Buying a property is most likely to be the biggest purchase we ever make. Once you’ve carefully calculated your budget to ensure you can afford the upfront costs of buying a property, as well as the monthly mortgage payments, you’re ready to find your perfect home.

But even if you’re not a first home buyer, there are some expenses that may catch you out. Here we look at some of the biggest and - occasionally surprising - costs that come with home ownership. 

Purchase and moving costs

Mortgage and valuation fees, a survey, removal costs and more - it’s easy to underestimate the costs involved in buying a home and moving. Especially when many of these have various options and prices.

Consumer group Which? estimates that home moving fees and costs can total between £1,330 and £6,140, excluding stamp duty[1].

Redecorating, maintenance and building work 

When you buy a home, you want to make it your own. Even if it doesn’t need a lot of work, you’re likely to want to spruce it up or change the colour of some of the walls. If your new home needs more major work done, then the costs can soon add up. 

Even if you’ve been settled in your home for a while, there will always be jobs and repairs to be done.

Some experts suggest that homeowners should budget 1% of the value of their property every year to maintenance and property repair[2]. Based on current house prices, this works at an average of over £2,500 per year[3].

Ground rent and service charges

If you live in a leasehold property, you may have to pay an annual ground rent and service charge to the freeholder[4]

It’s really important you understand what sort of home you’re buying and what additional costs you may face if you buy leasehold. 

Boiler replacement

Energy bills are a regular expense that all homeowners live with. But what about the equipment needed to keep your house warm and water heated? An important part of that is your boiler. These workhorses can provide hot water and warmth for years, or even decades. 

But when a boiler needs replacing, it can be a costly, unexpected expense. A new one typically costs between £500 and £2,500, depending on the system, or as much as £13,000 for a biomass boiler[5].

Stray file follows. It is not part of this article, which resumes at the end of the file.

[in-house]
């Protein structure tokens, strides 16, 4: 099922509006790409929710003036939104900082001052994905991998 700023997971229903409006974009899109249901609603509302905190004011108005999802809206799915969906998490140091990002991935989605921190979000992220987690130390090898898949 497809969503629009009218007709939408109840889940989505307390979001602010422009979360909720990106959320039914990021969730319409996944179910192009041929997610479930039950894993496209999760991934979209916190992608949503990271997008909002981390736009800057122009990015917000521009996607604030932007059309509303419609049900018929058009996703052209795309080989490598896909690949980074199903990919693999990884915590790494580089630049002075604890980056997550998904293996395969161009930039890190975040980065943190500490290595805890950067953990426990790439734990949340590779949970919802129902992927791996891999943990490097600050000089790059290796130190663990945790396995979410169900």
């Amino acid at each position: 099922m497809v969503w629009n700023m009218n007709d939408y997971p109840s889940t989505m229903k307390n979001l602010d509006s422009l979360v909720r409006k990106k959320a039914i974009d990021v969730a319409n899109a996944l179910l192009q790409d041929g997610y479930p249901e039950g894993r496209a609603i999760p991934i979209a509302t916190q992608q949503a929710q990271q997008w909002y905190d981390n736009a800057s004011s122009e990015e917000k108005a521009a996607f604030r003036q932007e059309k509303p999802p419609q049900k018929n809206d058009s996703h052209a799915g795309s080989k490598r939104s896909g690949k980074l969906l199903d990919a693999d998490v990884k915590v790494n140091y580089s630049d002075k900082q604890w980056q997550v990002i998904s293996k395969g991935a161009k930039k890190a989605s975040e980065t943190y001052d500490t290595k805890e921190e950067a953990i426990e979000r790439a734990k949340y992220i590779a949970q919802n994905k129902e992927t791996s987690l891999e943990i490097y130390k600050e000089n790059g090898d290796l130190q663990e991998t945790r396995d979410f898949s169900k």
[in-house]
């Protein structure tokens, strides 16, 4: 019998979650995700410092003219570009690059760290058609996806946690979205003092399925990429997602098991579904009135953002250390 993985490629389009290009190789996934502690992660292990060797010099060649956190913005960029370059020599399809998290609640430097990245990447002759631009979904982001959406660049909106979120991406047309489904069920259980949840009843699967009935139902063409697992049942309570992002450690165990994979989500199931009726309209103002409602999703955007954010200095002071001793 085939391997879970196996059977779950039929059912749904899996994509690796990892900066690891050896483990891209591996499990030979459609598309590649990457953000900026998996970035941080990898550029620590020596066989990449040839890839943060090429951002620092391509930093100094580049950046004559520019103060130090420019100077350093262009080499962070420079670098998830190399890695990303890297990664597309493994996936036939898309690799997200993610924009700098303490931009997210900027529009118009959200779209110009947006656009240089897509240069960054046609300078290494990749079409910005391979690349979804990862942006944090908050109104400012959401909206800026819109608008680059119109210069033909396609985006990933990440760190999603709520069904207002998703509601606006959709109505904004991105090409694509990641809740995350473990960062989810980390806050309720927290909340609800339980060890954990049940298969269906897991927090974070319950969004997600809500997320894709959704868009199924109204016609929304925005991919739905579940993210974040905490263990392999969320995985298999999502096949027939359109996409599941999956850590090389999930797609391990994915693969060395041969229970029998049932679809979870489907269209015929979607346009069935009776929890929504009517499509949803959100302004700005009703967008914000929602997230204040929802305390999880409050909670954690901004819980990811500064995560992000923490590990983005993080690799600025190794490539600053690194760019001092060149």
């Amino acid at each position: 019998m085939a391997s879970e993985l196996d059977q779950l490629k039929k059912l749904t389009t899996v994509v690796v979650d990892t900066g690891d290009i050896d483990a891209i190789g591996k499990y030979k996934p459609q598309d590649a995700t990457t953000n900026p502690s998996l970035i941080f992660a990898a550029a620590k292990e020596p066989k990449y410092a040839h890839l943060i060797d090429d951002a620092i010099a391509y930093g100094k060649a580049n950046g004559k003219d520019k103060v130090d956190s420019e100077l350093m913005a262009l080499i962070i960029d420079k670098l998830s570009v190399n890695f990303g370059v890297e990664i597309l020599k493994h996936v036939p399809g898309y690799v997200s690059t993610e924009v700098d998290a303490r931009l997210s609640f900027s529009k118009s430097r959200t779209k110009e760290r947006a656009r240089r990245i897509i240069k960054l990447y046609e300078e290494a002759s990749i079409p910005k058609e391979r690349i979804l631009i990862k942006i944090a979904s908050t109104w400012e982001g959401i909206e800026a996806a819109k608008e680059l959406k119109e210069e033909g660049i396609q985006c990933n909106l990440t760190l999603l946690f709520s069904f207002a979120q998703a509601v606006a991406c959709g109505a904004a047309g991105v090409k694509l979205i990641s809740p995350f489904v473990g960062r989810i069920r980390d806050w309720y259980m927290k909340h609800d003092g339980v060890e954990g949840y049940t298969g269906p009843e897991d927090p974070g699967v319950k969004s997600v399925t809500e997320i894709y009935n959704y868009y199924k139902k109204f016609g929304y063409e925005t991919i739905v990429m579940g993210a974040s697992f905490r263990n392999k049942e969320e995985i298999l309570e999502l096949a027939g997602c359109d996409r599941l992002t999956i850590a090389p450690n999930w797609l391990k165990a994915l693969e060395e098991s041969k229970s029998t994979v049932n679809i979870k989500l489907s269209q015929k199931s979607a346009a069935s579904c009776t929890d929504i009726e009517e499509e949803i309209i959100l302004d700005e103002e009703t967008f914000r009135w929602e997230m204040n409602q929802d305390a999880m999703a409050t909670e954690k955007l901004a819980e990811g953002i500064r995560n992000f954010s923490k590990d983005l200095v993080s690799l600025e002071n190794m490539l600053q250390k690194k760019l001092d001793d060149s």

How will you get around when you move into your new home? If you are moving further from friends and family, or from your job, then the transport costs could be substantially different. 

You may need to change how you get around, whether that’s the need to buy a new car, or start using a bus or train.  All of these have costs, which you need to factor in.


Do you have to pay for rubbish collection where you live? Depending on your postcode, you may have to pay to have a brown garden bin to be regularly emptied, or perhaps for your recycling. Alternatively, you may not face any charges at all. It’s one of the services that’s been described as a postcode lottery and can often lead to frayed tempers

Home’s exterior

At some point, your home exterior may need brightening up with a new coat of paint.  According to the average cost of having the exterior of a two-storey, three-bedroom house painted in the UK is £850[6].

Furnishing your home

While many people gradually accumulate furniture and white goods over the years, some new home buyers may need to buy lots of home furnishings from scratch. 

Research suggests that furnishing a new home could cost over £15,000[7]

Council Tax

Council Tax is a big annual expense, used to pay for services in your community. The amount you pay can vary substantially depending on where you live, along with the value of your home.

Make sure you don’t overpay. If you think your property has been put into the wrong council tax band, you can apply to the Valuation Office Agency (VOA) for England and Wales to have it changed[8], or in Scotland, on the Scottish Assessors website.

In Northern Ireland, the equivalent tax to council tax is called rates. If you think your rates bill is too high, you can ask Land & Property Services (LPS) to review your property's valuation.

Church repair liabilities

There are some unusual charges that some homeowners must pay. For example, under an old law, some homeowners have to contribute towards the cost of their local church's repairs[9]. Liability for this charge may not always be on the title deeds of a house.


Your garden is your retreat and you and your family may pour lots of time and energy into maintaining it and ensuring it’s a pleasant place to while away your time. 

You may also spend lots of money on your garden, particularly if you want to make any major changes. Landscaping costs vary depending on each garden, but according to, you might typically expect to pay around £80 per square metre to have a new patio, while laying turf could come in it at around £10 to £20 per square metre, and laying a path might cost around £500[10]. Of course, you could reduce these costs if there are jobs you can do yourself.

There are plenty of other costs thar homeowners face and it’s surprising how it can all add up. So, make sure you do your research before taking the plunge.

Read up on how to reduce the costs of moving house or for more tips on how to stay happy and safe at home, go to Solved